Russell Gesch (Russ)
Research Plant Physiologist
Research responsibilities: Leads research on developing management strategies for production of new, alternative, and traditional crops and identifying/characterizing physiological processes and management protocols for crops to cope with environmental stresses. Goal/Mission: To increase efficiency and economic returns of farming systems in short-season, high-stress environments using new knowledge, new products, and new/alternative crops as management tools.Current research
- Develop cuphea as a new domestic source of medium-chain fatty acid oil.
- Investigate basic agronomics - rotational effects of cuphea with wheat, corn, and soybean; harvest techniques to reduce seed moisture and loss
- Determine nitrogen and sulfur fertilizer requirements for optimum seed and oil yield
- Determine effects of NO3 vs. NH4 source of nitrogen fertilizer on cuphea emergence
- Determine benefits of temperature-responsive polymer seed coating for early planted corn and soybean to extend the amount of time farmers have to accomplish spring field work.
- Determine germination and emergence characteristics (early & late planting dates
- Determine potential for use of longer season hybrid corn & maturity group soybean
- Determine potential for minimum-till soils
- Determine extent of genetic variation in photosynthetic acclimation to temperature fluctuations in switchgrass (comparison of four ecotypes). This study will provide basic information useful to increase switchgrass productivity in northern climates through breeding and molecular genetics.
Future research (next 5 years)
- Develop new and alternative crops for biofuels and industrial uses.
- Develop best management practices for camelina, bifora, and pennycress (e.g. planting and harvesting dates and methods, seeding depth, and pest control)
- Further determination of nutrient requirements for cuphea, particularly effects of sulfur and micronutrients on flowering and oil yield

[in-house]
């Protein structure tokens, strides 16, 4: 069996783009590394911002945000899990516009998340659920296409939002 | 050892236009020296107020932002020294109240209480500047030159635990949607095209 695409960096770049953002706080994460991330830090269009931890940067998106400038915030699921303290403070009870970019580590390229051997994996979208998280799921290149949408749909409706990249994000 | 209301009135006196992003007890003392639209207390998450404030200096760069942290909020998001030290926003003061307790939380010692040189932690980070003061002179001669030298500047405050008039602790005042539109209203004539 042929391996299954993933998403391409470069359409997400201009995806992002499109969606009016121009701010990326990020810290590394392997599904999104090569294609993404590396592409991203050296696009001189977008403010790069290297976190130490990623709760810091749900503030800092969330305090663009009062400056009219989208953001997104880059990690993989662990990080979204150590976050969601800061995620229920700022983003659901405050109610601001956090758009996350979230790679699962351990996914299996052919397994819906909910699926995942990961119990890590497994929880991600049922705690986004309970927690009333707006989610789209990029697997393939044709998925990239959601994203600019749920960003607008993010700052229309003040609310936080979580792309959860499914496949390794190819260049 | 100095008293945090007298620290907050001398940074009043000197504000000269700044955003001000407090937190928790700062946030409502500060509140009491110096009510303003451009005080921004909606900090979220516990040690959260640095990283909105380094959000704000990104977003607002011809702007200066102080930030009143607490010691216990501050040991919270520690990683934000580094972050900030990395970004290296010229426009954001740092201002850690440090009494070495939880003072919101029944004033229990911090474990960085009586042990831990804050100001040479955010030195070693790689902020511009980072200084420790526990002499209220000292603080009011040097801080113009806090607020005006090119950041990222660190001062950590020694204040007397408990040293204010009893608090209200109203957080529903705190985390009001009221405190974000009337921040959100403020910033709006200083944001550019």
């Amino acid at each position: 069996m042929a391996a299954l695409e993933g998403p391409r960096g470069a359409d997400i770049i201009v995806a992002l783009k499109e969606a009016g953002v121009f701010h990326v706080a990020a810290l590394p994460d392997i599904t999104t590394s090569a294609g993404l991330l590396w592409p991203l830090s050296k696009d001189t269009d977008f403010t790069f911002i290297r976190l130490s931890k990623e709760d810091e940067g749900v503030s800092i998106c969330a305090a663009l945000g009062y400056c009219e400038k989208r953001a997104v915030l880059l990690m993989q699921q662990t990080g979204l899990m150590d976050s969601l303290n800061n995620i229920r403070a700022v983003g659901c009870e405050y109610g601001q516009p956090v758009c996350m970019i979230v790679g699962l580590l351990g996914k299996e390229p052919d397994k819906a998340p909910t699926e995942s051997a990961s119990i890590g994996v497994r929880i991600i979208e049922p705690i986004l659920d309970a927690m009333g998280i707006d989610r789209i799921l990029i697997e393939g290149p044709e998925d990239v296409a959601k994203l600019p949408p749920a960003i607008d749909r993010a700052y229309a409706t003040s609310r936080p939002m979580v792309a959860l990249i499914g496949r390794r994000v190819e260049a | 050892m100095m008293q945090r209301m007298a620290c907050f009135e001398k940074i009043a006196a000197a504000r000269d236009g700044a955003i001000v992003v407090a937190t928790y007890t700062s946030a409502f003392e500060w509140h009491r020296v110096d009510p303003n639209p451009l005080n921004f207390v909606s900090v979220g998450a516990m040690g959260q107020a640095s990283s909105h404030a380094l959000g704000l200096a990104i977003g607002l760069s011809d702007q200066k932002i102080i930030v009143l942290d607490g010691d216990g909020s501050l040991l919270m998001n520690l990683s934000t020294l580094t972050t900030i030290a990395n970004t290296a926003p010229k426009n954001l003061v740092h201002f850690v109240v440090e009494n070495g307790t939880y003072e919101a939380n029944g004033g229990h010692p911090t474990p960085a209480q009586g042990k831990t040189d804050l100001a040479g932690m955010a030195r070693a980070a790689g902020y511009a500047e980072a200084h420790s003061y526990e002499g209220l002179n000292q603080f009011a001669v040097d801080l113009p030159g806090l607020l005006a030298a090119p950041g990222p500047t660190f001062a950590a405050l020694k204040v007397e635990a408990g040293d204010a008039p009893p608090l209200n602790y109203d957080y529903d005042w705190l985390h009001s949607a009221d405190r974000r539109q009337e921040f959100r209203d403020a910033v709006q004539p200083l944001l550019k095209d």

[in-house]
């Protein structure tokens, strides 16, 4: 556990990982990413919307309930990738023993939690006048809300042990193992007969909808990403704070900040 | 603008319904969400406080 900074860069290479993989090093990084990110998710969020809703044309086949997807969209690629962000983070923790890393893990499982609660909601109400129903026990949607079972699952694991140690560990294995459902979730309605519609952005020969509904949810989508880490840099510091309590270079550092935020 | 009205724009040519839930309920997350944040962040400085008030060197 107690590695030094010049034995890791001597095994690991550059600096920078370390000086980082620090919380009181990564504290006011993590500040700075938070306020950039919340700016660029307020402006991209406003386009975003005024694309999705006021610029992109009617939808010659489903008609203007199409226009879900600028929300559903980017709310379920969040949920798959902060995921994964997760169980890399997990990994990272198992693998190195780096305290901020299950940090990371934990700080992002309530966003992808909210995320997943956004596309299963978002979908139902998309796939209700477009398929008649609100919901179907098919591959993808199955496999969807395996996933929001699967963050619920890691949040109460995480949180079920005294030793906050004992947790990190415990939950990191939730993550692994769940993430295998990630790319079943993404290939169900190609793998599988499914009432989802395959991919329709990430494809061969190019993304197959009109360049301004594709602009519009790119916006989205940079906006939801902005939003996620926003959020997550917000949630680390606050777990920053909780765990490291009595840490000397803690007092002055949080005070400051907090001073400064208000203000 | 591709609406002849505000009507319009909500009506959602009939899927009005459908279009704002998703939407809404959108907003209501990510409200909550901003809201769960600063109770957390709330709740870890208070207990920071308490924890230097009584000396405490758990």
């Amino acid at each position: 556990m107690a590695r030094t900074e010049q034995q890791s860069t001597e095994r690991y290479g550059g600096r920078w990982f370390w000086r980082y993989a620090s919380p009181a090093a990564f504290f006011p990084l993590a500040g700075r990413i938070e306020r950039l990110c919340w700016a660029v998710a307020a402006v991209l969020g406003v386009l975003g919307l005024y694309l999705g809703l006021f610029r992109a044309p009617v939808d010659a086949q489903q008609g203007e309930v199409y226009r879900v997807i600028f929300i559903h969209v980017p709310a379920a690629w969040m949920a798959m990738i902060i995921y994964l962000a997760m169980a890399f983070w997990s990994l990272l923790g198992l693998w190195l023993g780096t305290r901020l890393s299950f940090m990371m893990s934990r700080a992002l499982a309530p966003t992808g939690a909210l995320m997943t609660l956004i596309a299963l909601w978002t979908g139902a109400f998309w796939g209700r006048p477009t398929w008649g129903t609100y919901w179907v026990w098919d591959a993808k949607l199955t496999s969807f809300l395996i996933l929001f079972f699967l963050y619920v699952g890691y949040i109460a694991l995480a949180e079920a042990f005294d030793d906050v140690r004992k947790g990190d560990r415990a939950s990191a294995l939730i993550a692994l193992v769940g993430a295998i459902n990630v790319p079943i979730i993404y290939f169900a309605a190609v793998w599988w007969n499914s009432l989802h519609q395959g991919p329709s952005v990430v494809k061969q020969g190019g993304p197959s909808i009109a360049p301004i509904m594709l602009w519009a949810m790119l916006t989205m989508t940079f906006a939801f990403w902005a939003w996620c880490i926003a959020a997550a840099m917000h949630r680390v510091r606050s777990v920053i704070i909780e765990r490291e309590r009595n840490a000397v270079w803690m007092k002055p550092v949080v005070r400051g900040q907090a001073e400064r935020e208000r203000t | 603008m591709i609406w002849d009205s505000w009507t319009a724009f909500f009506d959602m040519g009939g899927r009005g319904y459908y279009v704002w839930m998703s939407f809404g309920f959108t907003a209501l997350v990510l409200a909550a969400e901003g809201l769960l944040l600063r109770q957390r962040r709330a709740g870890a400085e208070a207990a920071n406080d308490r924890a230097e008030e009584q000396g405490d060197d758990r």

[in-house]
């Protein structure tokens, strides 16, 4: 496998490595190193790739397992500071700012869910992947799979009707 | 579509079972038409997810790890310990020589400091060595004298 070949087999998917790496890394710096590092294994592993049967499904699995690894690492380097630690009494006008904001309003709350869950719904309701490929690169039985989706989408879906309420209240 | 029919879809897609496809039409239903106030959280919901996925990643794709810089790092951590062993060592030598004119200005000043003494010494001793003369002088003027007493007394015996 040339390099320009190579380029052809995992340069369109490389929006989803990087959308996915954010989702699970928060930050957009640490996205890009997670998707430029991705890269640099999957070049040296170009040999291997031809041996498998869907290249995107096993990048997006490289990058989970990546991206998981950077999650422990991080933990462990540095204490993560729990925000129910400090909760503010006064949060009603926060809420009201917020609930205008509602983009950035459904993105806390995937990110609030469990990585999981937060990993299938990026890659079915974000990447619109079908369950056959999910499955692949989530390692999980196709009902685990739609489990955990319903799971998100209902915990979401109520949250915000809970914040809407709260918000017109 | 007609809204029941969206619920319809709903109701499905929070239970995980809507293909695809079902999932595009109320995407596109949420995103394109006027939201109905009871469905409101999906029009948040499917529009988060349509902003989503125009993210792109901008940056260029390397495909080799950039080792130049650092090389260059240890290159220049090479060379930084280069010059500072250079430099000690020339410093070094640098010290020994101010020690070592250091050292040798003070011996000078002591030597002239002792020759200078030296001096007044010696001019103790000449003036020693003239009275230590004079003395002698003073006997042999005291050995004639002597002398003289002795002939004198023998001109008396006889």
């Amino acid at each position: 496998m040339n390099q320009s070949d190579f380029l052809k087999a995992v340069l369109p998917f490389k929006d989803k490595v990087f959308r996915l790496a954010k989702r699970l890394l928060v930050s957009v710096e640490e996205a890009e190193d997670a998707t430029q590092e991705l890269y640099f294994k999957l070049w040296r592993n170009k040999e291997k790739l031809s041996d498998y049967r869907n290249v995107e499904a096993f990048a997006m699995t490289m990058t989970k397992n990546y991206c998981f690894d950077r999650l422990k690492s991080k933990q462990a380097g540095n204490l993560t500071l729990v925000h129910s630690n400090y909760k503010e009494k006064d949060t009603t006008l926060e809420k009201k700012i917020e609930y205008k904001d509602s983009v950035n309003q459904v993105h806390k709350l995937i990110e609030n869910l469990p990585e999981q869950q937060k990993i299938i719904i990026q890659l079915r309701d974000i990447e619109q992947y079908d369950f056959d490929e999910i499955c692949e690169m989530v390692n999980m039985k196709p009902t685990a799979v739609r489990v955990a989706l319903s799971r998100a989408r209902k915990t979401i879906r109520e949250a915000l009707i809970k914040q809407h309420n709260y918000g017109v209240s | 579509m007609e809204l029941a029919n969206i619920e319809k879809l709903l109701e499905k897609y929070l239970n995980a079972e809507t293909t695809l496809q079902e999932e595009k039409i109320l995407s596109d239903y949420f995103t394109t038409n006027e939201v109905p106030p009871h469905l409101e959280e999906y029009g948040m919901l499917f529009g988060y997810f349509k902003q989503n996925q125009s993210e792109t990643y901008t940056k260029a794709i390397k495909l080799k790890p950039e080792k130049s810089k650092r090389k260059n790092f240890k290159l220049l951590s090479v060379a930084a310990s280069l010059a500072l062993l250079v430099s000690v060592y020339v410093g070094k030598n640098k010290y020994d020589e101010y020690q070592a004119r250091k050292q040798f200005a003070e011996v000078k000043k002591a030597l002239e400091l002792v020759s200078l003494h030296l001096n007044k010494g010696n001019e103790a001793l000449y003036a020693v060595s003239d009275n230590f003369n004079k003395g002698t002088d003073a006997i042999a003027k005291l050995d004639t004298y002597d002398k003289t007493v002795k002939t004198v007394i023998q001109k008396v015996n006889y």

- Develop new cropping strategies for new, alternative, and traditional crops in the northern US.
- Determine potential for double and relay cropping using short life-cycle winter mustards (e.g., camelina and canola) either followed by a short-season annual (e.g. soybean, sunflower, and millet) or inter-seeded with soybean or dwarf sunflower.
- Evaluate biomass production of conventional and alternative biomass crops, with management practices that incorporate cover crops, living mulches, and perennial rotations.
- Determine optimal tillage or soil preparation for seeding winter oilseed crops (e.g. camelina and canola).
- Determine environmental limitations on growth, development, and seed oil and nutrition quality of new, alternative, and traditional crops.
- Evaluate adaptation of PSR23 cuphea over time to different environments (comparison or original PSR23 with 2001 MN & IL PSR23, and 2006 MN & IL PSR23).
- Characterize the physiological basis of seed dehiscence in cuphea; examine ethylene production and ?-1, 4-glucanase activity through capsule development and dehiscence and examine the effect of growth regulators (auxin mimics) on dehiscence.
- Determine water use and temperature requirements for optimum growth of new/alternative crops (e.g., camelina, bifora, and penny cress).
- Determine whether carbohydrate feedback inhibition of photosynthesis and growth in switchgrass due to saturation of sink organs (i.e., roots and stems) leads to loss of productivity over time.